Knob body 114 defines an inner shoulder 119 against which a bottom end of spring 30 bears. Upper head 123 of shaft 121 defines a lower shoulder 129 against which the upper end of spring 30 bears, such that when knob body 114 is moved upwardly relative to hub 120, engagement elements L.sub.1-L.sub.2 become disengaged such barrel 114, hub 120 and shaft 13 can be rotated relative to object 12 and controller 17. Spring 30 urges knob body 114 back into a position where engagement elements L.sub.1-L.sub.2lock together, preventing adjustment of shaft 13.

Upper end 122 of barrel 114 may be designed to be coplanar with the top surface of head 123, or it may be of any other shape or orientation.

In order to make it easier to assemble/install the knob 100, the upper T-shaped section 121 of hub 120 is made to be releasably connectable to hub 120, as by threads 125. To assemble the knob 100, hub 120 is placed over shaft 13 and secured thereto, as by using set screw 26. Outer knob body 114 is then placed over hub 120, spring 30 placed into the recess 127 defined by knob body 114 above shoulder 119, and upper T-shaped section 121 screwed or otherwise connected to hub 120. This arrangement will lock knob body 114 into position about hub 120 and shaft 13, and, in an at-rest state such as that shown in FIG. 1, will cause locking elements L.sub.1 and L.sub.2 to engage. By pulling up on knob body 114 with a force sufficient to overcome the spring force of spring 30, locking elements L.sub.1 and L.sub.2 disengage from each other as shown in FIG. 14, so that one can rotatably adjust shaft 13. Releasing knob body 114 will allow spring 30 to urge knob body 114 downwardly such that locking elements L.sub.1 and L.sub.2 engage each other. It can be seen that head 123 generally resides in registry with opening 117 in the upper portion 122 of knob body 114.

A modified version of the invention is shown in FIGS. 17-18, in which a radial slot 140 is placed in outer barrel 14 or 114 so that the set screw 26 or other fastening means may be accessed and installed or removed without the necessity of having to lift the outer barrel up to install the knob. This is particularly useful for smaller knob applications, such as for foot pedal controllers and the like.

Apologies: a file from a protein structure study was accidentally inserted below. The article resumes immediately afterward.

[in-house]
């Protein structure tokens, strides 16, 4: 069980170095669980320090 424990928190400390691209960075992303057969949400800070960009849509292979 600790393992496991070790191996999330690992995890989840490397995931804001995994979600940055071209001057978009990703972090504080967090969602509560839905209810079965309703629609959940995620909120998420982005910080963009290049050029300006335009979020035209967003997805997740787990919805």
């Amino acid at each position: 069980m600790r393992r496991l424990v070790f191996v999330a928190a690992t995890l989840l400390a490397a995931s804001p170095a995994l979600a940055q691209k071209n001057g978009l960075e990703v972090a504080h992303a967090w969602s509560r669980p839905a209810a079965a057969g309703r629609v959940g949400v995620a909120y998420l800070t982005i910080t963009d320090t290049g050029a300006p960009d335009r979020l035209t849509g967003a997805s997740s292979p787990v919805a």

In this embodiment, it is not necessary to have the outer surface of hub 220 and the inner surface of barrel 14 or 114 be polygonally shaped (e.g. square, splined, etc.) as in the embodiment of FIGS. 13-15, although such a configuration is neither obsoleted nor negated by this embodiment. However, if outer surface of hub 220 and the inner surface of barrel 14 or 114 are not polygonally shaped (e.g. square, splined, etc.) as in the embodiment of FIGS. 13-15, the set screw 26 should be of such a length that it protrudes into slot 140 when the knob is assembled, so that, when barrel 14 or 114 is rotated, set screw 26 will drive hub 220 to rotate as well so as to result in corresponding angular movement of shaft 13.

In one embodiment, the first locking element L.sub.1 comprises teeth defined by a lower end of knob body 14, 114, and the second locking element L.sub.2 comprises a locking member 16, 116 having corresponding teeth associated with the object 12. In another embodiment, the first and second locking elements L.sub.1-L.sub.2 comprise male and female hook and loop material instead of said teeth.

Benefits, other advantages, and solutions to problems have been described above with regard to specific embodiments of the present invention. However, the benefits, advantages, solutions to problems, and any element(s) that may cause or result in such benefits, advantages, or solutions to become more pronounced are not to be construed as a critical, required, or essential feature or element of any or all the claims. The invention is defined solely by the appended claims including any amendments made during the pendency of this application and all equivalents of those claims as issued.

* * * * *